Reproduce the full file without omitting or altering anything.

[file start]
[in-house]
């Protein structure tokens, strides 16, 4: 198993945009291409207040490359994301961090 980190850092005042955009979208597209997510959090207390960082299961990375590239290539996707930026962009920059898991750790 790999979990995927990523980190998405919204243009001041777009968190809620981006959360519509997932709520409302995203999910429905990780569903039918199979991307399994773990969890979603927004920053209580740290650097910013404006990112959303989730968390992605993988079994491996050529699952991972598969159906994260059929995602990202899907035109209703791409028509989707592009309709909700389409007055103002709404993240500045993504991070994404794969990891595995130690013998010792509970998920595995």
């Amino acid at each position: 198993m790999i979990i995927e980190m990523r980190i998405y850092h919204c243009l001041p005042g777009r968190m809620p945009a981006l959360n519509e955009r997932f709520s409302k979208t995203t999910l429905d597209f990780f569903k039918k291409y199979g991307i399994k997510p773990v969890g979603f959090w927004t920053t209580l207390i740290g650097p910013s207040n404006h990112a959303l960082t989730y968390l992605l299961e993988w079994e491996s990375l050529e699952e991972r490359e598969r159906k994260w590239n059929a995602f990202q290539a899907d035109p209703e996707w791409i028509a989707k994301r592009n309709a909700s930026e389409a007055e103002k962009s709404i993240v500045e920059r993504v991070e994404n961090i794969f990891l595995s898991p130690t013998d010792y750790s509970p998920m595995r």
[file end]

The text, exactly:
[in-house]
């Protein structure tokens, strides 16, 4: 198993945009291409207040490359994301961090 980190850092005042955009979208597209997510959090207390960082299961990375590239290539996707930026962009920059898991750790 790999979990995927990523980190998405919204243009001041777009968190809620981006959360519509997932709520409302995203999910429905990780569903039918199979991307399994773990969890979603927004920053209580740290650097910013404006990112959303989730968390992605993988079994491996050529699952991972598969159906994260059929995602990202899907035109209703791409028509989707592009309709909700389409007055103002709404993240500045993504991070994404794969990891595995130690013998010792509970998920595995």
């Amino acid at each position: 198993m790999i979990i995927e980190m990523r980190i998405y850092h919204c243009l001041p005042g777009r968190m809620p945009a981006l959360n519509e955009r997932f709520s409302k979208t995203t999910l429905d597209f990780f569903k039918k291409y199979g991307i399994k997510p773990v969890g979603f959090w927004t920053t209580l207390i740290g650097p910013s207040n404006h990112a959303l960082t989730y968390l992605l299961e993988w079994e491996s990375l050529e699952e991972r490359e598969r159906k994260w590239n059929a995602f990202q290539a899907d035109p209703e996707w791409i028509a989707k994301r592009n309709a909700s930026e389409a007055e103002k962009s709404i993240v500045e920059r993504v991070e994404n961090i794969f990891l595995s898991p130690t013998d010792y750790s509970p998920m595995r």